Furthermore, various positive and downward adjustments would be required based on the proposed definition of adjusted taxable income. The starting point for calculating adjusted taxable income would be using the taxable income and adjusting it for certain items. For example, items that increase adjusted taxable income include IFEs and recaptured CCA. In this calculation, it is important to note that intercorporate dividends or certain dividends received from foreign affiliates, as well as non-capital and net capital losses, would need to be excluded.

Group ratio relief

The proposals include a group ratio rule that would be available to a Canadian member of a multinational tax group. The group ratio rule could be used to allow a Canadian taxpayer to deduct interest in excess of the fixed ratio of 30% (40% for the transitional year) provided the taxpayer is able to demonstrate that the ratio of the consolidated group’s net third-party interest expense to its book EBDITA exceeds the fixed ratio.

A “consolidated group” refers to a parent company and all its subsidiaries that are fully combined with the parent’s audited consolidated financial statements; the calculation of EBITDA would be based on consolidated audited financial statements prepared in accordance with acceptable accounting standards. If there are significant book-to-tax differences that result in accounting income being lower, the group ratio may not be beneficial. There are several interpretive issues on how this consolidated financial statement rule could apply and we expect additional guidance on this matter.

Under the group ratio rule, the maximum amount of IFEs the consolidated group members would be permitted to deduct could be allocated among its Canadian members. This flexible allocation mechanism would allow taxpayers to allocate the group ratio deduction capacity where it is most needed. The group members would need to file a joint election to take advantage of this provision.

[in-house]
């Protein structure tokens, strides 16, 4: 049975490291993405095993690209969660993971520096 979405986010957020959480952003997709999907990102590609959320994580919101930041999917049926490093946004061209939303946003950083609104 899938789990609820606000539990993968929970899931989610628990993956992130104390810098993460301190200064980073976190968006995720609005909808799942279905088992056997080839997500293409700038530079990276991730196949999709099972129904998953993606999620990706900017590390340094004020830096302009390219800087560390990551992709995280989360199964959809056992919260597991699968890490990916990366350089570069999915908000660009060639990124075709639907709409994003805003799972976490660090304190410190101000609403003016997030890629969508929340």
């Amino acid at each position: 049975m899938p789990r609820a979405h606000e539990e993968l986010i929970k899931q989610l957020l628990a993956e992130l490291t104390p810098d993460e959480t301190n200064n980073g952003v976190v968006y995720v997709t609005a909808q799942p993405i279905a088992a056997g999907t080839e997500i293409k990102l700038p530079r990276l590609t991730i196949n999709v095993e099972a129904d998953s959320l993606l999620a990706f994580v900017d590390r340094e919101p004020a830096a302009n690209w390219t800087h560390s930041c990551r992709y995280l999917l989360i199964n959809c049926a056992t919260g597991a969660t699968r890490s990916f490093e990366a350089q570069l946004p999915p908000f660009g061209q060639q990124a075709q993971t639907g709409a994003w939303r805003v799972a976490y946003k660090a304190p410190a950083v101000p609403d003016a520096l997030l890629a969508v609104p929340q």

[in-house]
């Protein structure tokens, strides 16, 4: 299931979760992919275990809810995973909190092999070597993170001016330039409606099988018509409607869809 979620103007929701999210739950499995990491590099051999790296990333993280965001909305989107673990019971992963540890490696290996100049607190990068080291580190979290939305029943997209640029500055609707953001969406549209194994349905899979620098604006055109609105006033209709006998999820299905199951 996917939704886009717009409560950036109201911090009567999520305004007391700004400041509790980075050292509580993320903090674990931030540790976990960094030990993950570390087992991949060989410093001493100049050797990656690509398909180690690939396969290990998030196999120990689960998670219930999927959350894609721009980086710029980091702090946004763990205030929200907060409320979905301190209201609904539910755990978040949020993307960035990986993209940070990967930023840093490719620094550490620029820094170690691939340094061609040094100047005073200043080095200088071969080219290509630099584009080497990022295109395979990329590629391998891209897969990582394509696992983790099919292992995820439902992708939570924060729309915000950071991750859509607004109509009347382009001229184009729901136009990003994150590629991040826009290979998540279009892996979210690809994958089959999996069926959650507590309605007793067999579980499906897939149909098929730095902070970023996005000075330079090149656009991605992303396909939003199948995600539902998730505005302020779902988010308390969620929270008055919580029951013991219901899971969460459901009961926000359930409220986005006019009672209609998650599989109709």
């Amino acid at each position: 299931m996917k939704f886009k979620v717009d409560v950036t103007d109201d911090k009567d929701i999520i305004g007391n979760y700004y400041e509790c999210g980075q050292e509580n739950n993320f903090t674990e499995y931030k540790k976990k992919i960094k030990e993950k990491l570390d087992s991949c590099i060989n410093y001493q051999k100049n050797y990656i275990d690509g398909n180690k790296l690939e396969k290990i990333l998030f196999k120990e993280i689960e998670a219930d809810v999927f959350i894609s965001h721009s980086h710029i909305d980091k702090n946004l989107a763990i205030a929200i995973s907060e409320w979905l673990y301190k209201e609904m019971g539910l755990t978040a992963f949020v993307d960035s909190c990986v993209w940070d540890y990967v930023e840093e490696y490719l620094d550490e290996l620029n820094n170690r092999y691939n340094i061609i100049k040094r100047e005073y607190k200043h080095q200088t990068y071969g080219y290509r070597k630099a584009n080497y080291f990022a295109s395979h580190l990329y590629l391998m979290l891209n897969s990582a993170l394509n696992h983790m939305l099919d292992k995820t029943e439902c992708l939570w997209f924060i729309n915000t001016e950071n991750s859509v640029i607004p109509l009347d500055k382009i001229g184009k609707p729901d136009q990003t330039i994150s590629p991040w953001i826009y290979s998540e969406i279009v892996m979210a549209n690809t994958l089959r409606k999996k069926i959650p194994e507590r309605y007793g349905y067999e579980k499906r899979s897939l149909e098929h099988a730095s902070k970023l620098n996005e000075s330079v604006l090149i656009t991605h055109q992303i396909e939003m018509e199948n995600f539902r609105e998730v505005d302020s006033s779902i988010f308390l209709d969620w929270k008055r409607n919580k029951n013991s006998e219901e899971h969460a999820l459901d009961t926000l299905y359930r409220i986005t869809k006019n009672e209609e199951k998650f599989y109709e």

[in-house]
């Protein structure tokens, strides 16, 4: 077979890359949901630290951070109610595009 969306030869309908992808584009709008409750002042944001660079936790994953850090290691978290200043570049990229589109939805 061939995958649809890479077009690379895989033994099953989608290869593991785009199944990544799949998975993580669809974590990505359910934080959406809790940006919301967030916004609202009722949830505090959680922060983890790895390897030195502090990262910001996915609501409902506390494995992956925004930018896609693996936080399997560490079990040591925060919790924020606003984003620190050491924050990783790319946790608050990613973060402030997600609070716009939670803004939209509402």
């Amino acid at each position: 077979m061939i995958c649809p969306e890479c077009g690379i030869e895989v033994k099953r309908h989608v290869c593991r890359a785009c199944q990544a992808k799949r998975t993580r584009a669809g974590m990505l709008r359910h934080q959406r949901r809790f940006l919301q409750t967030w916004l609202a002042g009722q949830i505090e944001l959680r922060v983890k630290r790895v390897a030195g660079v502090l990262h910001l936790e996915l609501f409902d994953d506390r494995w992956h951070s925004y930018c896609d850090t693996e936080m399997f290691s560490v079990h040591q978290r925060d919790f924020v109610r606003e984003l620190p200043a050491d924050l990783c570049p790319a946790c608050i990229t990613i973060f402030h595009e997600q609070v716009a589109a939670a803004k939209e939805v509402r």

Excess capacity relief

Excess capacity occurs when the maximum amount a taxpayer is permitted to deduct exceeds the actual IFE for the year. The excess capacity relief would allow a deduction of restricted IFEs when a taxpayer has not applied the group ratio and has “excess” capacity in the three immediately preceding taxation years.

In the event one or more other Canadian group members has “cumulative unused excess capacity” of restricted IFEs and another group member does not have sufficient capacity, the unused excess capacity carryforwards would be able to be transferred by one Canadian group member to another member. A group member’s cumulative unused excess capacity is essentially a combination of its excess capacity for the year, plus any carryforwards from the three immediately preceding taxation years. To take advantage of this provision, group members would need to file a joint election. A group generally includes related corporations.

Excluded entities

The EIFEL rules would impact Canadian corporations, trusts, corporate members of partnerships, as well as Canadian branches of nonresident corporations. However, there is a carve-out for excluded entities. The following entities would be excluded from the application of the EIFEL rules because they do not present a significant risk of erosion of the Canadian tax base:

  • A Canadian-controlled private corporation that, together with any associated corporations, has taxable capital employed in Canada of less than CAD 15 million (i.e., practically speaking, larger private Canadian groups would not benefit from this exclusion);